As stated above, the interconnection between the cells 15 can be modified to decouple faulty cells 15 from the stack 20. Additionally, the interconnection between the cells 15 may be modified to adjust a voltage output of the stack 20. Similarly, an interconnection between the cells 15 may be modified adjusting a current output of the stack 20. Additionally, interconnection between the cells 15 may be modified managing a power output of the stack 20. Various other parameters may also be adjusted through the modification of the interconnection between the cells 15 including adjusting an efficiency of the plurality of fuel cells 15 as well as actively controlling the direct current of the stack 20. For example an efficiency of the plurality of fuel cells 15 of the stack may be modified to produce more heat rather than produce more electricity to adjust a temperature of the fuel cell such that it can be controlled to produce a desired operating condition. Additionally, the interconnection between the cells 15 may be modified managing a power output of the stack to prevent back loading of live cells 15 and improve an overall efficiency of the solid oxide fuel cell 5.

Referring to FIG. 6, there is shown a circuit diagram detailing two fuel cells 15 wherein the interconnection between the cells 15 may be modified to actively control the direct current of the stack 20. As can be seen from the figure, two fuel cells 15 are provided each having an anode 25 and cathode 30 positioned on an inside of the insulating housing 10. The bypass circuit 35 is positioned outside the housing 10 such that the heat produced from the solid oxide fuel cell does not affect the circuitry. As can be seen in the figure, the bypass circuit 35 includes an actively controlled element 40 shown as a switch as well as a converter 50 and diode 55. Such a structure allows for the active controlling of the direct current produced by the stack 20 such that the DC output of the solid oxide fuel cell 5 can be actively controlled.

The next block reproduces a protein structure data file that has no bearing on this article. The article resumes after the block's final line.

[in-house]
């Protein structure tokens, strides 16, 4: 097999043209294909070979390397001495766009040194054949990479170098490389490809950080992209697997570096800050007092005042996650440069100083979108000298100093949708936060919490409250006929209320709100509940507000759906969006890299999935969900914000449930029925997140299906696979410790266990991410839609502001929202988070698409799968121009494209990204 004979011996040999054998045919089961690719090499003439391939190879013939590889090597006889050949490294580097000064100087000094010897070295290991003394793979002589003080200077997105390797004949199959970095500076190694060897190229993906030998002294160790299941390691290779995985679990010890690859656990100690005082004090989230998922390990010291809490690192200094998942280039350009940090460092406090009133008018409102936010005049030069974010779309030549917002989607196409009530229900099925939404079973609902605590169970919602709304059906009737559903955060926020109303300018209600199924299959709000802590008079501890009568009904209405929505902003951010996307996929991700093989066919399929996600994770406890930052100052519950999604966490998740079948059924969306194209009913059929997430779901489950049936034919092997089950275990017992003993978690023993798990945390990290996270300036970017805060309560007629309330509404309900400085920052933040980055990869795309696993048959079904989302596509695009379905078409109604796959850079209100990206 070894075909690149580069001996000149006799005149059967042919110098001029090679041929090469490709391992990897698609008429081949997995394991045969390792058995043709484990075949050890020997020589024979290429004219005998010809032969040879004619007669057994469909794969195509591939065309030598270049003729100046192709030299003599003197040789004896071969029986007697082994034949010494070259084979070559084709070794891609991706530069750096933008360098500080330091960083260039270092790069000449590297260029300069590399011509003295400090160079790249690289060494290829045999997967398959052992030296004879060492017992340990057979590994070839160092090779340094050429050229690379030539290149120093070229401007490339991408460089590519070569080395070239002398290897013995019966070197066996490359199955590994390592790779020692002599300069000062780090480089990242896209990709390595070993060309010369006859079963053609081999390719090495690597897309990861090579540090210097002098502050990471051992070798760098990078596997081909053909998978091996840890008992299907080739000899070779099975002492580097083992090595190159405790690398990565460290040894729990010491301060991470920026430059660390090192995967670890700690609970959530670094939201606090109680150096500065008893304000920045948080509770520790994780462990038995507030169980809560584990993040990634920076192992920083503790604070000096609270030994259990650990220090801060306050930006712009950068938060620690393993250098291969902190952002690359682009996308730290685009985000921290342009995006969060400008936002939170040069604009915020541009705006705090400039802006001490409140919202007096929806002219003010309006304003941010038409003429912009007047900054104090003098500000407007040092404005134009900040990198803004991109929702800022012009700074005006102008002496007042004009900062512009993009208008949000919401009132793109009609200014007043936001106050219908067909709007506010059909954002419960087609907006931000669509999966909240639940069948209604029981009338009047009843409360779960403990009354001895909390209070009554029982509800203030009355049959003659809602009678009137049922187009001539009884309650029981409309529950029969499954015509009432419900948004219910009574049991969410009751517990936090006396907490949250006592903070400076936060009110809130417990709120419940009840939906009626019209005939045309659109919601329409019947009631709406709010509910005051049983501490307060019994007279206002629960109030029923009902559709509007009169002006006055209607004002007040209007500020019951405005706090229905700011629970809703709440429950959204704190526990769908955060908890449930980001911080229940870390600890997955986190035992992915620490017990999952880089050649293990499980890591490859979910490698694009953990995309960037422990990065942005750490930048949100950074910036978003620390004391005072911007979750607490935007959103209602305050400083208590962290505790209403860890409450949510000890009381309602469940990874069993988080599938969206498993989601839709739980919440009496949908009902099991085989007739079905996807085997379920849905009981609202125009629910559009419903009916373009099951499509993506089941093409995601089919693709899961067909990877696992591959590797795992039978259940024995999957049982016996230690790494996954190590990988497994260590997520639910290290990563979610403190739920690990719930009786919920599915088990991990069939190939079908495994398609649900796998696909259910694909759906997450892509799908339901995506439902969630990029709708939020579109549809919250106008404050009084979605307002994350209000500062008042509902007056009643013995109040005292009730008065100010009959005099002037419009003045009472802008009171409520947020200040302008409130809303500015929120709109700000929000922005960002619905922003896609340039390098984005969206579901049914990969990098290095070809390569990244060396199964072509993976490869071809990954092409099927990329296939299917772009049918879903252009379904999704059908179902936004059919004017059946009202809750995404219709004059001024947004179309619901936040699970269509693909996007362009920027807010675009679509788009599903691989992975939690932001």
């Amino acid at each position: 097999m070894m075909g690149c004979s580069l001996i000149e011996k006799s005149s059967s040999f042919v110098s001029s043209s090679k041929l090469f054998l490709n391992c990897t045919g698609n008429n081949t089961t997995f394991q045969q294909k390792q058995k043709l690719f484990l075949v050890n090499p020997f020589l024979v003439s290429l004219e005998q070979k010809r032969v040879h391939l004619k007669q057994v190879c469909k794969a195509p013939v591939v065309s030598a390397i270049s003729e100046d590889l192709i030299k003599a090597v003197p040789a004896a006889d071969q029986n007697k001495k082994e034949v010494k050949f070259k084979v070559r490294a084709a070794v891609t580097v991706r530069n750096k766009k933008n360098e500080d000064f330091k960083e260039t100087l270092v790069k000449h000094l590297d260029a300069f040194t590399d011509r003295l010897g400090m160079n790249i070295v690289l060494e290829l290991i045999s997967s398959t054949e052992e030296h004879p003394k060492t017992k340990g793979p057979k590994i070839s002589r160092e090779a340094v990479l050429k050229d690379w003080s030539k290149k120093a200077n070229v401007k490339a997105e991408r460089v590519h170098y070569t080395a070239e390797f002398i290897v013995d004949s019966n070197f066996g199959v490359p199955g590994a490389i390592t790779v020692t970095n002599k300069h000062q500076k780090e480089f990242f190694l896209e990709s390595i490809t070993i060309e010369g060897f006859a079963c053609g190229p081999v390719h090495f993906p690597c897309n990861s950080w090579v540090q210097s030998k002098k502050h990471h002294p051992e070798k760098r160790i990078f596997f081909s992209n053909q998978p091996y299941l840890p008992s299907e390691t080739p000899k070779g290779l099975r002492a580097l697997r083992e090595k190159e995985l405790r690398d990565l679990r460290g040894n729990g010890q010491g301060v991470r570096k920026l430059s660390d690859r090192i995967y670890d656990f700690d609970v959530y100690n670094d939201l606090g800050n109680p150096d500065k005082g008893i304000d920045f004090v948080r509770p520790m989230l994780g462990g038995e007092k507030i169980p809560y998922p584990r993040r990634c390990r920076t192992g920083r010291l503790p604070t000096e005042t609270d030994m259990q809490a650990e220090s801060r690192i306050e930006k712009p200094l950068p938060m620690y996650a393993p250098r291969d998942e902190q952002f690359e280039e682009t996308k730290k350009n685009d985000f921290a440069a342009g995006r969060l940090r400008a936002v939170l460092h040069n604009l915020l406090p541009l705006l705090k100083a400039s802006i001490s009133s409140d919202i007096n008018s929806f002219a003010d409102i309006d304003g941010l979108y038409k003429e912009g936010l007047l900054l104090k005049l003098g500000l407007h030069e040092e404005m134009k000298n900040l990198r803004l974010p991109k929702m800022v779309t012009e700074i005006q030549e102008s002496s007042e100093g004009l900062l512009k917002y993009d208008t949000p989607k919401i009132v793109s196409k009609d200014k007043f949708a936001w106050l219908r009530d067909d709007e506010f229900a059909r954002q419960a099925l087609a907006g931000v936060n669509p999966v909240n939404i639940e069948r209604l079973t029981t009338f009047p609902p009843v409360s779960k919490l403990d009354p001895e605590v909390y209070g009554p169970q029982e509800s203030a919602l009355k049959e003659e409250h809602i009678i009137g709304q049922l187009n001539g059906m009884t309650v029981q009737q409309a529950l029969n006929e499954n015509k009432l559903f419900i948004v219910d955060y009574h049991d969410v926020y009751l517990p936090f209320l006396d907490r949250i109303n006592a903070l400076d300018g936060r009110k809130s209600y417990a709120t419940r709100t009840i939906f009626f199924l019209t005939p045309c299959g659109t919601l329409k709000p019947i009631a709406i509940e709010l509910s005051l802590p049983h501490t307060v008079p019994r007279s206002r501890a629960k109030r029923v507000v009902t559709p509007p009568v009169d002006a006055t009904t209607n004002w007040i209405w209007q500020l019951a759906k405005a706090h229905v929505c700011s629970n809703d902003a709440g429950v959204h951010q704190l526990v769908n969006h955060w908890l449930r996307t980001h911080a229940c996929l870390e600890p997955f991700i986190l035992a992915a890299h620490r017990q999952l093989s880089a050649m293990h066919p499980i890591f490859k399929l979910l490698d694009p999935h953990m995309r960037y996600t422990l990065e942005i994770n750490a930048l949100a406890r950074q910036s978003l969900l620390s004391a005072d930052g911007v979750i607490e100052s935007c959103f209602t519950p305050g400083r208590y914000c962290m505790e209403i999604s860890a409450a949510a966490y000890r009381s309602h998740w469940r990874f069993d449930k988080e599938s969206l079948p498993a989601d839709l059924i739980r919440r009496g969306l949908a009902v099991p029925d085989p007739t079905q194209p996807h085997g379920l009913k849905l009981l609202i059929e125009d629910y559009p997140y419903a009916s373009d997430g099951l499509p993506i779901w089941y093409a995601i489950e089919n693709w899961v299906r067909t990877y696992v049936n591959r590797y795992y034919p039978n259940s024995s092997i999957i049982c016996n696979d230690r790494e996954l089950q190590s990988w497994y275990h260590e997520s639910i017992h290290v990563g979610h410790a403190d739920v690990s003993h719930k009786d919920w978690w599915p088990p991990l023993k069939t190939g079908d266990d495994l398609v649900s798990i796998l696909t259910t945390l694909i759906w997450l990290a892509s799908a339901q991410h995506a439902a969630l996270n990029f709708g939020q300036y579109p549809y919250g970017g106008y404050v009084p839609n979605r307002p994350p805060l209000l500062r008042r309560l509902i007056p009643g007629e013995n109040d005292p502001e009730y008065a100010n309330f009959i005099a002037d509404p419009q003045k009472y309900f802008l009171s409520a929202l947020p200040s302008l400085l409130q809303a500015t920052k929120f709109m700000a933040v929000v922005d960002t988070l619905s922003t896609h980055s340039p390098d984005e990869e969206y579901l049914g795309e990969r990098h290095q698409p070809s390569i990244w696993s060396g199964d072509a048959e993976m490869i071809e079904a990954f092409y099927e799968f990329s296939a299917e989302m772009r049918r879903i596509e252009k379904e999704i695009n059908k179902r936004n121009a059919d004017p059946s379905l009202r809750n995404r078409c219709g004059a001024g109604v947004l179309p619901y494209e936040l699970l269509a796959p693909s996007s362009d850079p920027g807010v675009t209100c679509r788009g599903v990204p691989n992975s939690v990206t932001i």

As stated above, the bypass circuit 35 can be utilized to adjust the interconnection of fuel cells 15 in both a parallel or series type connection. Additionally, the fuel cells 15 may be positioned either coupled or hard wired in series or parallel. In one aspect, at least a portion of the fuel cells 15 may be connected in series or in parallel or may alternatively be connected parallel to another portion of fuel cells 15 that are connected in series. In this manner, the fuel cells 15 may be arranged in specific desired orientations to produce a desired output. The bypass circuit 35 again would allow for the decoupling of various portions of the plurality of fuel cells 15 that are interconnected to form a stack 20.

In one aspect of the invention, and referring to FIG. 7, there is shown an actively controlled element 40 that includes switch. As can be seen in the figure, the switch includes a precision comparator 60, precision reference 65, and a logic driver 70. This bypass circuit 35 acts as an actively controlled diode allowing the bypass circuit 35 to be utilized to bypass various of the fuel cells 15 or to perform other functions such as described above including the adjustment of the efficiency of the cells 15, the management of the power output, current output, or voltage output of a stack 20 of interconnected fuel cells 15.